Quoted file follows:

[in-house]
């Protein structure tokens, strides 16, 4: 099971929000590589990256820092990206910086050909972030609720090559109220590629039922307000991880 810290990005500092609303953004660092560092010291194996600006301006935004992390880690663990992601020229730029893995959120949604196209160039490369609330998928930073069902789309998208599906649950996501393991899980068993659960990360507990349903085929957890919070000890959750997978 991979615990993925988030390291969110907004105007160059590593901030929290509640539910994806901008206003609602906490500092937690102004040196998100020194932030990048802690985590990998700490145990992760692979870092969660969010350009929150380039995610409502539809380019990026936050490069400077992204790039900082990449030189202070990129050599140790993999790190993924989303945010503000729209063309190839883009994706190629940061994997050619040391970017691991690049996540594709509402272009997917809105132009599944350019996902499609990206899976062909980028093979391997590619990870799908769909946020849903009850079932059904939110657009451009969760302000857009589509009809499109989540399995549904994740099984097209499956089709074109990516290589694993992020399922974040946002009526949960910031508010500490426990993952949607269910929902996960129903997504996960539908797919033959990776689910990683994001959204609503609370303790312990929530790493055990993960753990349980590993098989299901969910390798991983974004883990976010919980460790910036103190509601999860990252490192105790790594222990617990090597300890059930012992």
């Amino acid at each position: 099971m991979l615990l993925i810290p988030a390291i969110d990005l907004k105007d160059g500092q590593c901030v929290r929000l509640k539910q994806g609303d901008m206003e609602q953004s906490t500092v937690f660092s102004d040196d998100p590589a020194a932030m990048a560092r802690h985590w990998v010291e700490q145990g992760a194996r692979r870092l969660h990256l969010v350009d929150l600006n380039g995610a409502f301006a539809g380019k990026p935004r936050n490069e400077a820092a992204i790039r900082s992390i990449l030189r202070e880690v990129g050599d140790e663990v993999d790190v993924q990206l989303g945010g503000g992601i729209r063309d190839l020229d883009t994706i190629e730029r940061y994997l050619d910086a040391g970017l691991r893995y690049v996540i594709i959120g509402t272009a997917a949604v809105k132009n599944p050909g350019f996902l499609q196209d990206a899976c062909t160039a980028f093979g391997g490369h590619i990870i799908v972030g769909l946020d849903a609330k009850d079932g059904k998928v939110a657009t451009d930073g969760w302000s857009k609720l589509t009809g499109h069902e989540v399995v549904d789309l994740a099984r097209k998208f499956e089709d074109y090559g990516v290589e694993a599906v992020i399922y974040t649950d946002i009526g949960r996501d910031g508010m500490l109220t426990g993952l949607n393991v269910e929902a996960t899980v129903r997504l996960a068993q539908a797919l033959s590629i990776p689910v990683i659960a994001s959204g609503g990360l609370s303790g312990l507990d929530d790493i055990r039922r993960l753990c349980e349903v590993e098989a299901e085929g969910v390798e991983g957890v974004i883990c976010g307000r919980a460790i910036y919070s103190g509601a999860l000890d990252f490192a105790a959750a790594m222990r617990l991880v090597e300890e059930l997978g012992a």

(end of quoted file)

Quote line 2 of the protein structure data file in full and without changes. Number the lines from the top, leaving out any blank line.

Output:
């Protein structure tokens, strides 16, 4: 099971929000590589990256820092990206910086050909972030609720090559109220590629039922307000991880 810290990005500092609303953004660092560092010291194996600006301006935004992390880690663990992601020229730029893995959120949604196209160039490369609330998928930073069902789309998208599906649950996501393991899980068993659960990360507990349903085929957890919070000890959750997978 991979615990993925988030390291969110907004105007160059590593901030929290509640539910994806901008206003609602906490500092937690102004040196998100020194932030990048802690985590990998700490145990992760692979870092969660969010350009929150380039995610409502539809380019990026936050490069400077992204790039900082990449030189202070990129050599140790993999790190993924989303945010503000729209063309190839883009994706190629940061994997050619040391970017691991690049996540594709509402272009997917809105132009599944350019996902499609990206899976062909980028093979391997590619990870799908769909946020849903009850079932059904939110657009451009969760302000857009589509009809499109989540399995549904994740099984097209499956089709074109990516290589694993992020399922974040946002009526949960910031508010500490426990993952949607269910929902996960129903997504996960539908797919033959990776689910990683994001959204609503609370303790312990929530790493055990993960753990349980590993098989299901969910390798991983974004883990976010919980460790910036103190509601999860990252490192105790790594222990617990090597300890059930012992």